Few things are as important to a toy brand like Lego as consistency. No matter how many fancy licensing deals that brand has inked with the latest entertainment franchise (see feature), it all still comes down to those bricks—high-impact acrylonitrile butadiene styrene stamped out by precision, German-made machinery to factory tolerances of one-fiftieth of a millimeter. Consistency has been an imperative of Lego’s marketing, too, as the two ads here demonstrate. “In terms of composition and layout, the similarities are incredible, right down to the Chuck Taylors,” noted Ian Davidson, senior manager of brand insights for kids marketing consultancy Creative Consumer Concepts. “You have to think that Lego might have even looked at these ads side-by-side.”
Indeed, you would—even though these ads are actually 35 years apart. But look again and you’ll notice a telling difference. The 2013 ad features a girl, and she symbolizes the one attribute that’s as important to Lego as consistency—adaptability.
It’s not like this quintessential boy’s toy has been unaware of the girl demographic. Indeed, Lego tried (and largely failed) to woo them for decades. With the 2012 rollout of its Friends line, it finally succeeded. How? By making some subtle but significant tweaks on its time-tested marketing approach.
As Davidson sees it, both of these ads operate along the same basic question that all kids ask themselves, which is, more or less, Am I smart? While both ads answer that question affirmatively, the responses here are gender-specific. “With the 1978 ad, it’s parental pride that responds,” Davidson said. “The boy has a sense of accomplishment that he was able to look at instructions and build this thing—but he looks to adults [for affirmation]. With the girl, the question’s the same, but she has answered it herself in terms of self-expression.”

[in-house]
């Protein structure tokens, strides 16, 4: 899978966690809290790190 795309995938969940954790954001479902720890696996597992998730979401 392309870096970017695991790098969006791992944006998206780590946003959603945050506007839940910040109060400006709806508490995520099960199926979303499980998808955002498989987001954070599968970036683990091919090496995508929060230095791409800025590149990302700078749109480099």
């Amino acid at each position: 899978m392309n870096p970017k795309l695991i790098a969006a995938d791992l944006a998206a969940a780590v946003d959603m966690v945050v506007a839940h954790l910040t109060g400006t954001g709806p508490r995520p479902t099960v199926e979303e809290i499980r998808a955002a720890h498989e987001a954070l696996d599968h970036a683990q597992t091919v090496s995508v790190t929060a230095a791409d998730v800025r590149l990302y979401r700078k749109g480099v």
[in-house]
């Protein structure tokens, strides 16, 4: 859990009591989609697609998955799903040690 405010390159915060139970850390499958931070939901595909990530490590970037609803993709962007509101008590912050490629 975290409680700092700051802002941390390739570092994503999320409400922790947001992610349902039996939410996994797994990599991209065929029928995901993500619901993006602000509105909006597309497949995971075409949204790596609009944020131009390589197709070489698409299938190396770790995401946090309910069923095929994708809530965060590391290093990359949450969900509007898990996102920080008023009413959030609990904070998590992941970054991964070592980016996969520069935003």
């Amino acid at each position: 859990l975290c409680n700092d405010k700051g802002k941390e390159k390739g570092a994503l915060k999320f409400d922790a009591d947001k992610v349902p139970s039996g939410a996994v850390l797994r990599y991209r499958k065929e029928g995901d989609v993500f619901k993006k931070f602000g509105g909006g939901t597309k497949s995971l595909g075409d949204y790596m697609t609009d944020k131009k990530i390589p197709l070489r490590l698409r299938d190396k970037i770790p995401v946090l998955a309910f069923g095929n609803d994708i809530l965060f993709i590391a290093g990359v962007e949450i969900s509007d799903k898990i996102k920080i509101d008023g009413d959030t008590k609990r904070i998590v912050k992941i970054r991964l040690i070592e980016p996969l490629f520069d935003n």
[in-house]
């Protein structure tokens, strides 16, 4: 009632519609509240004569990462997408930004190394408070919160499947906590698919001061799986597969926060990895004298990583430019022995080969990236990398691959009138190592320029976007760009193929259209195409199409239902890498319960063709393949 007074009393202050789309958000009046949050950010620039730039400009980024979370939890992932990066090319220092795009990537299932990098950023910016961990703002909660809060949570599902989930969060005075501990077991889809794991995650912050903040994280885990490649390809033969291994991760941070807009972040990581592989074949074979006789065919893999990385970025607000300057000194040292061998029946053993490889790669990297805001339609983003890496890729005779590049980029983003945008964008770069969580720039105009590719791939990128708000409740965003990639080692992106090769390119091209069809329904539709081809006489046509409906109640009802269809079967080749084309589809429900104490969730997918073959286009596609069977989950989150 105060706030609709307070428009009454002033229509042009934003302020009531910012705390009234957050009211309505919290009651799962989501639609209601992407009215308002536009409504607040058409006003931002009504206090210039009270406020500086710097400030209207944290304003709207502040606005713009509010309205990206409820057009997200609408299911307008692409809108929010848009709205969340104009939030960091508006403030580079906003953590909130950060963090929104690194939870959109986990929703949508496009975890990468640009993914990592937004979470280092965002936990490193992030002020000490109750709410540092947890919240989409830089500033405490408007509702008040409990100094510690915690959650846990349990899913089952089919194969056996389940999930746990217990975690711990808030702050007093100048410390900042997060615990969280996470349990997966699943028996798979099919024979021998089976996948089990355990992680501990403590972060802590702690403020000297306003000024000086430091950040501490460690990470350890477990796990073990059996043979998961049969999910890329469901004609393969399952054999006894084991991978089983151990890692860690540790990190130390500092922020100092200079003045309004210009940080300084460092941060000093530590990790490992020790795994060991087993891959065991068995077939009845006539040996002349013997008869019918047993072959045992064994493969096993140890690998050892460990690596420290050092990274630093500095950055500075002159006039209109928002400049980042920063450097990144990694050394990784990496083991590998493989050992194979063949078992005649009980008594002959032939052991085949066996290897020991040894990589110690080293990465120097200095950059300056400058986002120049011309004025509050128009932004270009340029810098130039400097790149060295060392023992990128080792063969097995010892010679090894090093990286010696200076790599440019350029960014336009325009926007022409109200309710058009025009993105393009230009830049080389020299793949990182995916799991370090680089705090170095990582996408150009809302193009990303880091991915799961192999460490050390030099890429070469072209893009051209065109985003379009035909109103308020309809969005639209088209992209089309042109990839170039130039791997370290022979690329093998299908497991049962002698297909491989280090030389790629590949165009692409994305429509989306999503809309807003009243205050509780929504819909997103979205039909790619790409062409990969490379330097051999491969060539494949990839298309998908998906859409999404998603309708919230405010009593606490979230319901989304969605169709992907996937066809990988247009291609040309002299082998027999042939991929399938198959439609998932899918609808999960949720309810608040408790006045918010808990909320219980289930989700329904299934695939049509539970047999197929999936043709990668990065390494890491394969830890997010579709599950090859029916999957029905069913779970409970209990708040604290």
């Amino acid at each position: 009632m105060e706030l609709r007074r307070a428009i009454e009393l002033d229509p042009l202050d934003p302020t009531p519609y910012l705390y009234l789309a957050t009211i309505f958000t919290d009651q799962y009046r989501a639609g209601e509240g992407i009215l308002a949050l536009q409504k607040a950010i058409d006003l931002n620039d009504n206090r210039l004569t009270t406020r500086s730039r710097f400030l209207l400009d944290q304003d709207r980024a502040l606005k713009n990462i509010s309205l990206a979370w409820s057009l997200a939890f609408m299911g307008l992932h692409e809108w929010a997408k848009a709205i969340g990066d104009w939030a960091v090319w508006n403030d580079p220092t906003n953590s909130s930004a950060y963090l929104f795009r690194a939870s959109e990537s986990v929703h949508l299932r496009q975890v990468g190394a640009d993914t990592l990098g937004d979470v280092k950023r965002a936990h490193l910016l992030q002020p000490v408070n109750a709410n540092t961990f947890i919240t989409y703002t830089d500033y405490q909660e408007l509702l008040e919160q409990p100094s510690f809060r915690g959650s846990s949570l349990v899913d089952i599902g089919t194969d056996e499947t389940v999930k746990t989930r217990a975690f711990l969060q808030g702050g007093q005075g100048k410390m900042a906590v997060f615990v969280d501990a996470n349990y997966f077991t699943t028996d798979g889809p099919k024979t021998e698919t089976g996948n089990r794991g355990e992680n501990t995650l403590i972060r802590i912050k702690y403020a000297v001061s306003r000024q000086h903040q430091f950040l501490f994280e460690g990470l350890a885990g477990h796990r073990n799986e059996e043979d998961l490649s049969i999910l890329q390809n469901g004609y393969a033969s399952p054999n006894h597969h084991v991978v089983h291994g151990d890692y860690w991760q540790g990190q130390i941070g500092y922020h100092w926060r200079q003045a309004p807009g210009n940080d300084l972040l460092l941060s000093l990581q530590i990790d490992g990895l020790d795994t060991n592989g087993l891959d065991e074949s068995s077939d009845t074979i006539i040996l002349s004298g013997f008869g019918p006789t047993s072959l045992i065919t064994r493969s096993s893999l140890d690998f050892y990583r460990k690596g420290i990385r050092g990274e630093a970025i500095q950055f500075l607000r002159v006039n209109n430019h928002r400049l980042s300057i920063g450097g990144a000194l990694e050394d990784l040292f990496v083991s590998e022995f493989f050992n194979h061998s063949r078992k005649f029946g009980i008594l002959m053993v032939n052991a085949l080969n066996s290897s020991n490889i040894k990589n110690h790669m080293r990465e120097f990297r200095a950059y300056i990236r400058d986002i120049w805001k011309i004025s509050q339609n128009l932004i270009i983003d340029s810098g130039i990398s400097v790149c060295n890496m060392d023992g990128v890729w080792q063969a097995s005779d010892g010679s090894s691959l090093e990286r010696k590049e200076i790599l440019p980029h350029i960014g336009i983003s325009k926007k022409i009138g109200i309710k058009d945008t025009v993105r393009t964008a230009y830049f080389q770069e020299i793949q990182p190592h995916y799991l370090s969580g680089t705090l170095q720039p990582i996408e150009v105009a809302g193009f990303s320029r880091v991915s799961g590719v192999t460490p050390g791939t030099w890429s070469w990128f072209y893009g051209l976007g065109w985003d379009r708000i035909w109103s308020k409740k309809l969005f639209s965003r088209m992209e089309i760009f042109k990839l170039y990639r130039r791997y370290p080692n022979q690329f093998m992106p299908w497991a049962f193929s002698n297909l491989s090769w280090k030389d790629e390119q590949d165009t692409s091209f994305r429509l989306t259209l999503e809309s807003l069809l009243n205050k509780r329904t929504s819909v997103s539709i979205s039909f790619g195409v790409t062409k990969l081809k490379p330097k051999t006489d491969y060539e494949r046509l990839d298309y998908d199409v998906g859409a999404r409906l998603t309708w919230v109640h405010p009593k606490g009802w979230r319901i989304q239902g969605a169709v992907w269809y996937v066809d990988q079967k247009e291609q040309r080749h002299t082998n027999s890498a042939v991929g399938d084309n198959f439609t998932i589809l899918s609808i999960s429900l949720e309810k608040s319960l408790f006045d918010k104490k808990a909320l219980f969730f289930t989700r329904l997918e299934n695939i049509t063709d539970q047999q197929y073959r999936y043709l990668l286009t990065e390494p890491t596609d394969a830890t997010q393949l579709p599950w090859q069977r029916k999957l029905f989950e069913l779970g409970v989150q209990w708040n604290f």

Too much analysis for a simple ad? Not really. Davidson’s analysis dovetails with what the brand itself discovered in studying the different ways boys and girls play with Lego. While males tend to build things in a “linear” fashion—rushing to replicate exactly what’s on the box—females prefer a more personal, less rigid approach. Girls create their own environments, develop personal stories around them and even imagine themselves living inside the things they build. That creation the girl is holding is, as the ad tells us, “exactly what she wants it to be.” Or, as Davidson puts it: “It’s less about building and more about lifestyle.”
And, of course, it’s all still Lego, which Davidson believes is the marvel of the brand itself. Retaining its essential consistencies, it has adapted enough to change with the times and broaden its market. “This is still a brand that empowers kids, but the invitation to make something has become more nuanced,” he said. “What had been a brand traditionally designed around replication is now about uniqueness of expression.”
You can thank the girls for that.